Street Vendors or Walkers / Yoani Sánchez

Private B&B operators trying to attract tourists.

“I want a donut with meringue,” says the kid in his red and white school uniform to a vendor who never stops walking back and forth. A wide band of cloth around his shoulders supports the wooden and acrylic box filled with cakes, cookies and pastries. Tony is the most famous baker in the neighborhood. He opened his first dessert kiosk over a decade ago and has passed through all the stages of the emerging private sector in Cuba: enthusiasm, annoyance, the numbers not adding up, and even turning in his license. Now he lives in a time of revival along with 346,000 self-employed workers who — especially in the last year — are prominent on the streets of the whole country.

This time Tony didn’t want to keep the little shack outside the Tulipan train station where he sold so many peanut candies. The high price of leasing a space from the State made him give up his old post amid the bustle of the avenue and the whistles of the locomotives. Cleverly, he noticed that the license for street vendor has much lower taxes and decided to devote himself to walking the street corners outside schools. He figured that this way he wouldn’t have to pay for electricity or securing his kiosk with half a dozen locks so it wouldn’t be robbed in the night, much less have to feed the cops for free from his tiny counter. Giving up a fixed location for the mobility of his two legs seemed to offer only advantages.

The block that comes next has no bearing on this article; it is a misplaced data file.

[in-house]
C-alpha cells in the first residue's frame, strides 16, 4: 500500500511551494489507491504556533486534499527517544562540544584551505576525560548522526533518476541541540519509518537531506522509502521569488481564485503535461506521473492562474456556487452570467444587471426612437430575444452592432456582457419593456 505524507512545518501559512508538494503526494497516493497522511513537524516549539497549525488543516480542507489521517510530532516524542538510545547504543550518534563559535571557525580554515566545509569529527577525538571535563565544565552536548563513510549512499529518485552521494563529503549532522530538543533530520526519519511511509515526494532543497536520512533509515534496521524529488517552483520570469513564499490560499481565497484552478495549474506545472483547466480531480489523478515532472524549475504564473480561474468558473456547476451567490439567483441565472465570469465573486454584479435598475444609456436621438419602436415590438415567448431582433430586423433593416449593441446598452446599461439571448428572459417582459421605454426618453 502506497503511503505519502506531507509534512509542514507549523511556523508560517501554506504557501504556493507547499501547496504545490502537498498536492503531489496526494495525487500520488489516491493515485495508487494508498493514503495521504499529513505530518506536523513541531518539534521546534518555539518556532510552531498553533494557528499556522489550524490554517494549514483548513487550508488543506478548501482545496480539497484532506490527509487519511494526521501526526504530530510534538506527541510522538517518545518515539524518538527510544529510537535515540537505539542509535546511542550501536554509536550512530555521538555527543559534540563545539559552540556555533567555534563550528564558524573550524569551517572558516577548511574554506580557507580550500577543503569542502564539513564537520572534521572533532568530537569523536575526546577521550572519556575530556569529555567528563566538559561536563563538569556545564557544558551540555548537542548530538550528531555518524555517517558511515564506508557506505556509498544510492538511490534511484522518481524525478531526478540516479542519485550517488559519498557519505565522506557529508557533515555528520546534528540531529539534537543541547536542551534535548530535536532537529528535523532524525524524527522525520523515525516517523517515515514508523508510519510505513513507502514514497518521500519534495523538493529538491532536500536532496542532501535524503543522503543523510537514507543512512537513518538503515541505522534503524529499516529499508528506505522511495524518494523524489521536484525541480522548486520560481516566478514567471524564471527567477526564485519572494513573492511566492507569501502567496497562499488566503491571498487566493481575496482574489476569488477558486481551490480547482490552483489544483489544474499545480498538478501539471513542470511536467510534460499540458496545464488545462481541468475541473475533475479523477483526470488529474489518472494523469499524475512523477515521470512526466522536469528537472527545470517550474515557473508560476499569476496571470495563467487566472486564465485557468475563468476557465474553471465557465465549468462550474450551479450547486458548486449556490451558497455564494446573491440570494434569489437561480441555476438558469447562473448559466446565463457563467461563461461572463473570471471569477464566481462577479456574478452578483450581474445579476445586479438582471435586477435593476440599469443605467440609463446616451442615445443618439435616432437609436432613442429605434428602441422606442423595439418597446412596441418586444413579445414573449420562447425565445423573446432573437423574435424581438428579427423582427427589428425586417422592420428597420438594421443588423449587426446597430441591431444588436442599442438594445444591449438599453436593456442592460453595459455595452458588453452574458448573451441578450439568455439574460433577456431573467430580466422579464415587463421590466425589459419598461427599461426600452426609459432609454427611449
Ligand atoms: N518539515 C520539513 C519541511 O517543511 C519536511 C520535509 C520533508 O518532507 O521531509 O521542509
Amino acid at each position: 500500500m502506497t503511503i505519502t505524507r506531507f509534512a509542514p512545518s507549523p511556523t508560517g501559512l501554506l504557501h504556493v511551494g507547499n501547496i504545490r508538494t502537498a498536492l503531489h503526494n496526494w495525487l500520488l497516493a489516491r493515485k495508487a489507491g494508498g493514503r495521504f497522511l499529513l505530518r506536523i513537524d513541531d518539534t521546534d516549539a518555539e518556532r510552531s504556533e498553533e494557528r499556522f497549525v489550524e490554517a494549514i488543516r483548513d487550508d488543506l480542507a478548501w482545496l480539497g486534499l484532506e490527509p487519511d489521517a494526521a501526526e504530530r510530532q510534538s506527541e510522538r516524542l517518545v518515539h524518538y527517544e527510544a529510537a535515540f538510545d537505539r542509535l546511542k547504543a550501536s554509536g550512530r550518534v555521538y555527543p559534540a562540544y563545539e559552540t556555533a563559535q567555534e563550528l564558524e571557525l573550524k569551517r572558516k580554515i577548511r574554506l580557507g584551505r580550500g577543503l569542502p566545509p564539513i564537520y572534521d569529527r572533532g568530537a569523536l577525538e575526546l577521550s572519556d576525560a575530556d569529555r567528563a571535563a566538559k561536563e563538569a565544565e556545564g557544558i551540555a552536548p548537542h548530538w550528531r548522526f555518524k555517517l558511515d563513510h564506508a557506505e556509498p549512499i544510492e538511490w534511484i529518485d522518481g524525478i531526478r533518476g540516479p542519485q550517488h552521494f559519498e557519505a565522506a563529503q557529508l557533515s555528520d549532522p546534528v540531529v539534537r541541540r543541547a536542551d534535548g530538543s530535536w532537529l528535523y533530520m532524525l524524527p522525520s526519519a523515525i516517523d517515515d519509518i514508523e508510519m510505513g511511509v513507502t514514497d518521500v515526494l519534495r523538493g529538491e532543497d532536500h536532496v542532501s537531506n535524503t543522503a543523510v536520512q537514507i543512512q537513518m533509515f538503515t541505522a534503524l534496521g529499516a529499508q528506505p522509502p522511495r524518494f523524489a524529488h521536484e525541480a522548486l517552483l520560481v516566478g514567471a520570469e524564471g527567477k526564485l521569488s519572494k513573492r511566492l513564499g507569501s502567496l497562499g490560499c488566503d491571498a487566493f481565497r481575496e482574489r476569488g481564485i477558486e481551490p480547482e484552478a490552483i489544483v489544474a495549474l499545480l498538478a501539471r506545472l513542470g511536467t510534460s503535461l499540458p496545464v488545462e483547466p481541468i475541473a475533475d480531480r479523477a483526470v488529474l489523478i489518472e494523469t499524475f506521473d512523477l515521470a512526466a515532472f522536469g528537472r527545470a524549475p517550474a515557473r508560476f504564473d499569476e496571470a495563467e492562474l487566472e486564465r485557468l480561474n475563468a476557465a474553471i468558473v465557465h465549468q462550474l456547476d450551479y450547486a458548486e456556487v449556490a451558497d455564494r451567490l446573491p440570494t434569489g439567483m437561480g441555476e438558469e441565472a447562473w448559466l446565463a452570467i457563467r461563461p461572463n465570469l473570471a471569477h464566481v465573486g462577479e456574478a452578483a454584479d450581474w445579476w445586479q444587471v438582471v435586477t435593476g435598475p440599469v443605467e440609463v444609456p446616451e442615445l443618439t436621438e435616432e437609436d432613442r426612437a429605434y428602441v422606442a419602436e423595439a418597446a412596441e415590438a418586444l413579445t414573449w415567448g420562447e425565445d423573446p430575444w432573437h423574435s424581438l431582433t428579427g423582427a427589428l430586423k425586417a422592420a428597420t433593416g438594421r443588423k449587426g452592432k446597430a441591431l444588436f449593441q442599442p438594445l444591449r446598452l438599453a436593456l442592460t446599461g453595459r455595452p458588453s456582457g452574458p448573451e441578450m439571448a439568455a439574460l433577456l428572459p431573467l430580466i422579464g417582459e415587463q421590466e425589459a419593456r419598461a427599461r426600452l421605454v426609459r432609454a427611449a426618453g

In the fine print of the “street vendor” license, however, it is unclear how long Tony can stand in one place. Each inspector interprets in his own way how long these “nomadic dessert sellers” can occupy the same site. With the result that, so far this month, our neighborhood entrepreneur has spent so much in fines and free muffins to these implacable supervisors that the high costs of his previous license look like peanuts. Now, Tony has a line of children following behind him asking for a donut here and an empanada there, and he can’t stop. He walks from Boyeros Street to tony 26th Avenue and asks himself why this emerging sector has to be plagued with so many absurdities, so many limitations. A decision is taking shape in his mind: to become part of the 25% of the self-employed who have permanently cancelled their licenses.

16 November 2011